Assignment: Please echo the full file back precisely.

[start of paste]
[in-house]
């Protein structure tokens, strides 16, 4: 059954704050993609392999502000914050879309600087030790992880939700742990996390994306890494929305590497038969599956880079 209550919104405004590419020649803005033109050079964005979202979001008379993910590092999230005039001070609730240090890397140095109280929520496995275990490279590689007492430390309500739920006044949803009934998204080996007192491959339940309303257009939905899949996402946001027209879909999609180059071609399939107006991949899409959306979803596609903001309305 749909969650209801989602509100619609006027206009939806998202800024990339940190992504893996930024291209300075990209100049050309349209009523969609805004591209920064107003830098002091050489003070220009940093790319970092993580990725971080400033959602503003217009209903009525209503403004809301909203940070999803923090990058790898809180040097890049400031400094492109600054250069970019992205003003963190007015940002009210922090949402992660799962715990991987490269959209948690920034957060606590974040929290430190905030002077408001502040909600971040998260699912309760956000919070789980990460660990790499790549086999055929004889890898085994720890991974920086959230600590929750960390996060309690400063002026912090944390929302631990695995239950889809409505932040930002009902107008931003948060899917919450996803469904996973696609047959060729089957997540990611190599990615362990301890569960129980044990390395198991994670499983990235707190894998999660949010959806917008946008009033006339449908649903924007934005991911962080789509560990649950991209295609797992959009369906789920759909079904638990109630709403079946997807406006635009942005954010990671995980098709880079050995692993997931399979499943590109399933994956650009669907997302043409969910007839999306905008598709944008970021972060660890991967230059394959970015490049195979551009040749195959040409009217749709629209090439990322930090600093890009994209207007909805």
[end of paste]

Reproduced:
[in-house]
């Protein structure tokens, strides 16, 4: 059954704050993609392999502000914050879309600087030790992880939700742990996390994306890494929305590497038969599956880079 209550919104405004590419020649803005033109050079964005979202979001008379993910590092999230005039001070609730240090890397140095109280929520496995275990490279590689007492430390309500739920006044949803009934998204080996007192491959339940309303257009939905899949996402946001027209879909999609180059071609399939107006991949899409959306979803596609903001309305 749909969650209801989602509100619609006027206009939806998202800024990339940190992504893996930024291209300075990209100049050309349209009523969609805004591209920064107003830098002091050489003070220009940093790319970092993580990725971080400033959602503003217009209903009525209503403004809301909203940070999803923090990058790898809180040097890049400031400094492109600054250069970019992205003003963190007015940002009210922090949402992660799962715990991987490269959209948690920034957060606590974040929290430190905030002077408001502040909600971040998260699912309760956000919070789980990460660990790499790549086999055929004889890898085994720890991974920086959230600590929750960390996060309690400063002026912090944390929302631990695995239950889809409505932040930002009902107008931003948060899917919450996803469904996973696609047959060729089957997540990611190599990615362990301890569960129980044990390395198991994670499983990235707190894998999660949010959806917008946008009033006339449908649903924007934005991911962080789509560990649950991209295609797992959009369906789920759909079904638990109630709403079946997807406006635009942005954010990671995980098709880079050995692993997931399979499943590109399933994956650009669907997302043409969910007839999306905008598709944008970021972060660890991967230059394959970015490049195979551009040749195959040409009217749709629209090439990322930090600093890009994209207007909805």